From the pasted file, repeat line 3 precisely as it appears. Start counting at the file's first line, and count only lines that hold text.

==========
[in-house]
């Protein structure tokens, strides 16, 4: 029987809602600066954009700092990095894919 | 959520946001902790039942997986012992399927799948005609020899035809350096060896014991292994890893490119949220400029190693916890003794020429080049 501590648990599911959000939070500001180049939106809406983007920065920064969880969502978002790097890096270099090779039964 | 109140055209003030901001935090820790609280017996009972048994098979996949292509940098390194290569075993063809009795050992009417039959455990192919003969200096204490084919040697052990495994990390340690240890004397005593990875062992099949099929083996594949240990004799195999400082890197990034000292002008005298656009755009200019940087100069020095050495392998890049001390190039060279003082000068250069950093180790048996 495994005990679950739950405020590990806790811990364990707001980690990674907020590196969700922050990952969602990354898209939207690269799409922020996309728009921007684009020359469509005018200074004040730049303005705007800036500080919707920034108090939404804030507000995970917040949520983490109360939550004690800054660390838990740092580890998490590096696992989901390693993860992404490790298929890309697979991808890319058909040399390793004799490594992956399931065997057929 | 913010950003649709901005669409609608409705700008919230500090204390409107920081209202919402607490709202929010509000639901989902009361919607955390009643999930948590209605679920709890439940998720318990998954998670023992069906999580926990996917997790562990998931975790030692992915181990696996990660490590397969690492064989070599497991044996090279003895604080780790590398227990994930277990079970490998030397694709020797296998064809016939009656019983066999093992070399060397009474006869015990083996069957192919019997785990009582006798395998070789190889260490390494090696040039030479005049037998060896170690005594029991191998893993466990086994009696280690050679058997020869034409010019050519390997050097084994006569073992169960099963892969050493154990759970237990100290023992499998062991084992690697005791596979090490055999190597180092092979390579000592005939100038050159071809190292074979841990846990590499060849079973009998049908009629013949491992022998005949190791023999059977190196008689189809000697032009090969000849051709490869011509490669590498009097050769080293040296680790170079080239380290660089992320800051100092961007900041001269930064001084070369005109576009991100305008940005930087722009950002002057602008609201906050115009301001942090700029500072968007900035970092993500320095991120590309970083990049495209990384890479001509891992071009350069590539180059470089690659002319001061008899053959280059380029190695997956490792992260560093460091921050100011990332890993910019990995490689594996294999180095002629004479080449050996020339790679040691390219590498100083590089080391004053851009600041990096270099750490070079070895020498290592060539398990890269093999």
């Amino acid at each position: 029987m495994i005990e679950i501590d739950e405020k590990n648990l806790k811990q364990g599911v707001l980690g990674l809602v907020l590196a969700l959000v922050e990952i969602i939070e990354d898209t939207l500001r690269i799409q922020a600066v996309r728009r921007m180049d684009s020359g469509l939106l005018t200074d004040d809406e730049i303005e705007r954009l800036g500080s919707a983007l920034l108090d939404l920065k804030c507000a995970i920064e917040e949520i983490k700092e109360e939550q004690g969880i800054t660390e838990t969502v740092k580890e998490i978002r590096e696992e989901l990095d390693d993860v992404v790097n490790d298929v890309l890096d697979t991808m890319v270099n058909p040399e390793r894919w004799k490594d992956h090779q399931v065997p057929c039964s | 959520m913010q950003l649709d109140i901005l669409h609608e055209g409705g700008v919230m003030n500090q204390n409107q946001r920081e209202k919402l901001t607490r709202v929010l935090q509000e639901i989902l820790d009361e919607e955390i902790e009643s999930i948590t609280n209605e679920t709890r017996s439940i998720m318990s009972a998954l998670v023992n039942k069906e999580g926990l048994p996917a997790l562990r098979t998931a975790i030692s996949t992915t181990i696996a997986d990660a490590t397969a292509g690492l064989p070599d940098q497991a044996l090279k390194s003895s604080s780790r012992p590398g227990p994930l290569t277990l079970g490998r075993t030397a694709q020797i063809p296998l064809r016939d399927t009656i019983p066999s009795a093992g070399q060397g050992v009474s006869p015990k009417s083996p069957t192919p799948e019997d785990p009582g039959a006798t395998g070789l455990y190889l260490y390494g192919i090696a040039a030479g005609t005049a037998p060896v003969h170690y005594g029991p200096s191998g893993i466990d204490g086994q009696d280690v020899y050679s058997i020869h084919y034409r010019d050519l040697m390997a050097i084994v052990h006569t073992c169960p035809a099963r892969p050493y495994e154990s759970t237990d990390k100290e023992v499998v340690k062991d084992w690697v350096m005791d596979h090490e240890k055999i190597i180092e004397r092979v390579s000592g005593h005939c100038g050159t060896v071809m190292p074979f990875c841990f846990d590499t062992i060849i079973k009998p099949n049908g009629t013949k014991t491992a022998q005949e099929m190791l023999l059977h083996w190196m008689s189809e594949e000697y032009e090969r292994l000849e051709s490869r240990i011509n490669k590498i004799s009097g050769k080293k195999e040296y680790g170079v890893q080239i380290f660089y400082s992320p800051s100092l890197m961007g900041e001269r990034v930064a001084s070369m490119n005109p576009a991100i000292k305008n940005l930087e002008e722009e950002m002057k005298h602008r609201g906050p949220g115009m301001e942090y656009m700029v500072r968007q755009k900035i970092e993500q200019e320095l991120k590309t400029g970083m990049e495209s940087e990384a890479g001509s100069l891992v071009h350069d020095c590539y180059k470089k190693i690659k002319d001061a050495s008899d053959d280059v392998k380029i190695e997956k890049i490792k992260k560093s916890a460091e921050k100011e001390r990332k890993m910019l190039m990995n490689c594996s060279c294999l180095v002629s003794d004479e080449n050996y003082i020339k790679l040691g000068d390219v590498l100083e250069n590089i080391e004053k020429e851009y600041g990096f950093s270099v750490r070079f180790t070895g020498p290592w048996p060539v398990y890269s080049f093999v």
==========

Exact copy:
């Amino acid at each position: 029987m495994i005990e679950i501590d739950e405020k590990n648990l806790k811990q364990g599911v707001l980690g990674l809602v907020l590196a969700l959000v922050e990952i969602i939070e990354d898209t939207l500001r690269i799409q922020a600066v996309r728009r921007m180049d684009s020359g469509l939106l005018t200074d004040d809406e730049i303005e705007r954009l800036g500080s919707a983007l920034l108090d939404l920065k804030c507000a995970i920064e917040e949520i983490k700092e109360e939550q004690g969880i800054t660390e838990t969502v740092k580890e998490i978002r590096e696992e989901l990095d390693d993860v992404v790097n490790d298929v890309l890096d697979t991808m890319v270099n058909p040399e390793r894919w004799k490594d992956h090779q399931v065997p057929c039964s | 959520m913010q950003l649709d109140i901005l669409h609608e055209g409705g700008v919230m003030n500090q204390n409107q946001r920081e209202k919402l901001t607490r709202v929010l935090q509000e639901i989902l820790d009361e919607e955390i902790e009643s999930i948590t609280n209605e679920t709890r017996s439940i998720m318990s009972a998954l998670v023992n039942k069906e999580g926990l048994p996917a997790l562990r098979t998931a975790i030692s996949t992915t181990i696996a997986d990660a490590t397969a292509g690492l064989p070599d940098q497991a044996l090279k390194s003895s604080s780790r012992p590398g227990p994930l290569t277990l079970g490998r075993t030397a694709q020797i063809p296998l064809r016939d399927t009656i019983p066999s009795a093992g070399q060397g050992v009474s006869p015990k009417s083996p069957t192919p799948e019997d785990p009582g039959a006798t395998g070789l455990y190889l260490y390494g192919i090696a040039a030479g005609t005049a037998p060896v003969h170690y005594g029991p200096s191998g893993i466990d204490g086994q009696d280690v020899y050679s058997i020869h084919y034409r010019d050519l040697m390997a050097i084994v052990h006569t073992c169960p035809a099963r892969p050493y495994e154990s759970t237990d990390k100290e023992v499998v340690k062991d084992w690697v350096m005791d596979h090490e240890k055999i190597i180092e004397r092979v390579s000592g005593h005939c100038g050159t060896v071809m190292p074979f990875c841990f846990d590499t062992i060849i079973k009998p099949n049908g009629t013949k014991t491992a022998q005949e099929m190791l023999l059977h083996w190196m008689s189809e594949e000697y032009e090969r292994l000849e051709s490869r240990i011509n490669k590498i004799s009097g050769k080293k195999e040296y680790g170079v890893q080239i380290f660089y400082s992320p800051s100092l890197m961007g900041e001269r990034v930064a001084s070369m490119n005109p576009a991100i000292k305008n940005l930087e002008e722009e950002m002057k005298h602008r609201g906050p949220g115009m301001e942090y656009m700029v500072r968007q755009k900035i970092e993500q200019e320095l991120k590309t400029g970083m990049e495209s940087e990384a890479g001509s100069l891992v071009h350069d020095c590539y180059k470089k190693i690659k002319d001061a050495s008899d053959d280059v392998k380029i190695e997956k890049i490792k992260k560093s916890a460091e921050k100011e001390r990332k890993m910019l190039m990995n490689c594996s060279c294999l180095v002629s003794d004479e080449n050996y003082i020339k790679l040691g000068d390219v590498l100083e250069n590089i080391e004053k020429e851009y600041g990096f950093s270099v750490r070079f180790t070895g020498p290592w048996p060539v398990y890269s080049f093999v």